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Burma's reforms not set in stone: Quintana
Interview with Tomas Ojea Quintana, UN Special Rapporteur on Human Rights in Burma.

For the past four years, Tomas Ojea Quintana has been the UN's Special Rapporteur on Human Rights in Burma.

He's just completed another visit to Burma to check on progress. Tomas Ojea Quintana is speaking with Jim Middleton.
JIM MIDDLETON, PRESENTER: Tomas Ojea Quintana, welcome to the program.


JIM MIDDLETON: You left Rangoon with a message and appeal to authorities that the forthcoming by elections be free, fair, inclusive and transparent. Does that suggest that you fear that may not be the case?

TOMAS OJEA QUINTANA: I met during my mission with the electoral commissioner and he, of course, assured me that these elections will be free and fair. According to my opinion it is important that this opportunity, these elections might be also inclusive, meaning that NLD (National League For Democracy) and other political parties have the opportunity to participate.

JIM MIDDLETON: Whether or not there are international observers present for the elections is also a key test. If the Burmese authorities do not let observers into the country, that would undermine the credibility of the elections, I'd have thought?

TOMAS OJEA QUINTANA: The commissioner, the electoral commissioner told me that the question of international observers for the by elections were under consideration. But let me say that I'm sure the government will finally decide to allow the international community to test the election.

So I don't think at this point that the government is ready. The conditions are there, for the international observers, so we need to take that into account when we decide, when the international community sees how these elections are carried on.

JIM MIDDLETON: Another key test for the Burmese authorities is the question of political prisoners. Some have been released, many more remain in jail. Are you disappointed that the Burmese regime is yet to release all of them?

TOMAS OJEA QUINTANA: There are still a number of political prisoners being under arrest, under detention in Myanmar. They deserve the right to participate in this transition to democracy. People these people have been detained because they were struggling for more freedom in the country, so they definitely deserve the right to participate in the transition to democracy.

I call on the government to start working with all stakeholders, including NLD (National League For Democracy) and civil society to finally determine the number of political prisoners. But definitely there are still many political prisoners in Myanmar and the government needs to address it as soon as possible.

JIM MIDDLETON: Are you concerned that the Burmese leadership may believe the prisoners are one of their most important bargaining chips?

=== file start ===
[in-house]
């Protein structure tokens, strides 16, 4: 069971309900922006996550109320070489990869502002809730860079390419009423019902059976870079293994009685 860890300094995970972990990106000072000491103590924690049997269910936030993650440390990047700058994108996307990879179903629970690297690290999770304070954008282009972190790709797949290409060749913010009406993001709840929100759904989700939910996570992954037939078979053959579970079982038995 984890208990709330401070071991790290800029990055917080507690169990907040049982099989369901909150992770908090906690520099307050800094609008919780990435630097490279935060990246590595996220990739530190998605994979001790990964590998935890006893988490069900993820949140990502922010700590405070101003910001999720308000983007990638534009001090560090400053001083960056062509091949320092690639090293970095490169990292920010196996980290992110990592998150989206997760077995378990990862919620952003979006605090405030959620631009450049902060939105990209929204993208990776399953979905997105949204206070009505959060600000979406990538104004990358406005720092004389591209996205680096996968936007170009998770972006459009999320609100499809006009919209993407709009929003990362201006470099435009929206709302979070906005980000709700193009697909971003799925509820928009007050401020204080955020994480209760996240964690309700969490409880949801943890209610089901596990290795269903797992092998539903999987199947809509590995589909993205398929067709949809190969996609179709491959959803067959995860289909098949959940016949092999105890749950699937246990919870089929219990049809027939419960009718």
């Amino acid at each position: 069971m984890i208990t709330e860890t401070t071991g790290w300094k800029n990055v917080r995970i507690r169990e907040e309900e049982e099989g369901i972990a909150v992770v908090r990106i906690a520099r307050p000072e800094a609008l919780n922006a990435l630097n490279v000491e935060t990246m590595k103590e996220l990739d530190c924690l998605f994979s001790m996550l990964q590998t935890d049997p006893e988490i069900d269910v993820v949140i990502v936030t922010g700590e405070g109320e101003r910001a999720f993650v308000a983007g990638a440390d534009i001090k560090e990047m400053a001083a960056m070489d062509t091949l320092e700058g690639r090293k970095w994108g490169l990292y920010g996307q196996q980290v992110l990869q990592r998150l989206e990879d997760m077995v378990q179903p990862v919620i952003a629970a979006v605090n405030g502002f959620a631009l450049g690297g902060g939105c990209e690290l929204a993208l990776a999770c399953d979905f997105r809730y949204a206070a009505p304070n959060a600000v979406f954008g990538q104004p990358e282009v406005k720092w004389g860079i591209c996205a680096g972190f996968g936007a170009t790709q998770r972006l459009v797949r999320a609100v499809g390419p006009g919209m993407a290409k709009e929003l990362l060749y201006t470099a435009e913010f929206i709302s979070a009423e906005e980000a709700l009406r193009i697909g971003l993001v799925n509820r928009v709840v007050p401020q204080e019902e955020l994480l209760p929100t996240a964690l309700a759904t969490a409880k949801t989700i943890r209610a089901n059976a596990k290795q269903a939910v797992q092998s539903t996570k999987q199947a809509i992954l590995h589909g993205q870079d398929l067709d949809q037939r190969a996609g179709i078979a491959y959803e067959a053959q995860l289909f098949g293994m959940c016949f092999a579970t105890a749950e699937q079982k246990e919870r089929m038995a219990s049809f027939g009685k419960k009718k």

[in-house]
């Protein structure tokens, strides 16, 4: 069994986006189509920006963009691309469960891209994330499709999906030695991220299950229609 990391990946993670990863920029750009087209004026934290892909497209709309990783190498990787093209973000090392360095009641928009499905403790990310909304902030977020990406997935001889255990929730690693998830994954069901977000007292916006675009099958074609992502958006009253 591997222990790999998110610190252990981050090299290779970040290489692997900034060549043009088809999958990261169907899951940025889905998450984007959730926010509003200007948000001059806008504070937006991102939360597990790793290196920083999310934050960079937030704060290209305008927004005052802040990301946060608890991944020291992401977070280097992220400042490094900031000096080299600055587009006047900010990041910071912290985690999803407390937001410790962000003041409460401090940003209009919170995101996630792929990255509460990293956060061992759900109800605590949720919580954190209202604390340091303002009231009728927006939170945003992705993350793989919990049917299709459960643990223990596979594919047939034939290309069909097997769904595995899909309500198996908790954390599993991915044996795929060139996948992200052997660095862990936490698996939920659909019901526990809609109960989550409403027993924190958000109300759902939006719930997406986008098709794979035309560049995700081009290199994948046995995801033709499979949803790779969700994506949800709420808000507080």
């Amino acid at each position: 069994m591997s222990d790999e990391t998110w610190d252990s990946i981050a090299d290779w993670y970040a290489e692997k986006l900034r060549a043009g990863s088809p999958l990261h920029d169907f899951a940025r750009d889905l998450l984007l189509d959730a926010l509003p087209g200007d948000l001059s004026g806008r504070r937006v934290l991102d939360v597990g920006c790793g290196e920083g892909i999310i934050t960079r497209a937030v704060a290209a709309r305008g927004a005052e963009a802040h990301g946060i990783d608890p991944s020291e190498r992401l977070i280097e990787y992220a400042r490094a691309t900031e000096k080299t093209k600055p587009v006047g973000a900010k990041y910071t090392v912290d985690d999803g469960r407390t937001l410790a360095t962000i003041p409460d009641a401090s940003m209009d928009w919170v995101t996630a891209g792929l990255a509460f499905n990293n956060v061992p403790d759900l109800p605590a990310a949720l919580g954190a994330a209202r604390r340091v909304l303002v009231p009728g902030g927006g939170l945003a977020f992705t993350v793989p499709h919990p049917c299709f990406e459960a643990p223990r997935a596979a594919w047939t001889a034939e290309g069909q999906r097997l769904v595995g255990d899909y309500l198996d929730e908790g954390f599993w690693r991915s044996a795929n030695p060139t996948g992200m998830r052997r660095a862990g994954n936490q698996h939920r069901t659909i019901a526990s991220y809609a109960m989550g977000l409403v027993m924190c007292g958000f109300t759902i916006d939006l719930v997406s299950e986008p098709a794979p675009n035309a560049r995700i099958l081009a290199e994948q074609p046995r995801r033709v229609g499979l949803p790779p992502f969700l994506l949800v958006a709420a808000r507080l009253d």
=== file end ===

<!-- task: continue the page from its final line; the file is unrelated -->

TOMAS OJEA QUINTANA: The question of political prisoners of course is a very important one, but there are many others. And this was part of my discussions during the mission in the country.

I can mention, I have been very concerned through these years about the situation of the civilians who find themselves in the middle of the armed conflict, suffering serious human rights abuses. Now the situation in Kachin State, for example, is critical. Let me tell you, and I want to emphasise this, I have received reports of human rights abuses not only from the government routes but also from non state routes. That's very important.

Many other issues, there's the question of discrimination. There are communities in the north state of Rhakine, one of the important states in Myanmar, this is a community, a Muslim community, who has been suffering discrimination through decades. And I don't see at this moment that government is ready to face these kinds of problems.

JIM MIDDLETON: You made many trips to Burma over the years. What's your assessment about the possibility of a return to the bad old days? Are the changes we've seen in the past year irreversible, or is there a possibility of a return to the closed authoritarianism of days gone by?

TOMAS OJEA QUINTANA: Many of the ministers, many of the new civilian authorities that I met in my last mission in February, I have met them before during the military government and they are holding the same positions. Now, regardless of that, it seems that there is an important process of reform that I see irreversible in some aspects.

At the same time, I see that the military still holds an important piece of the power. I went to the parliament and I witnessed how the deliberations of the parliament and I saw the 25 per cent of the military with their green uniforms sitting at the parliament. It is too soon to say that everything is finished and that now there is a democracy in the country.

JIM MIDDLETON: You met Aung San Suu Kyi again during your recent visit. She is a candidate in the elections. Do you think she will join the government once she is elected as has been authoritatively suggested?

TOMAS OJEA QUINTANA: It is not for me to make a political analysis or speculation. Now I really think that her decision to take part in these elections is very important. She's seeing an opportunity, she decided to participate, the government responded, the government released a lot of NLD members who were political prisoners. The government reformed the political party legislation which now allowed her and allowed LND to participate. That is important.

Now, I hope that the government and all stakeholders now after the election start really experiencing how it is to how is democracy, how is to debate very important issues for the country. And I hope Madame Suu Kyi will have an active role in the parliament in this regard.

JIM MIDDLETON: Tomas Ojea Quintana, thank you very much indeed.

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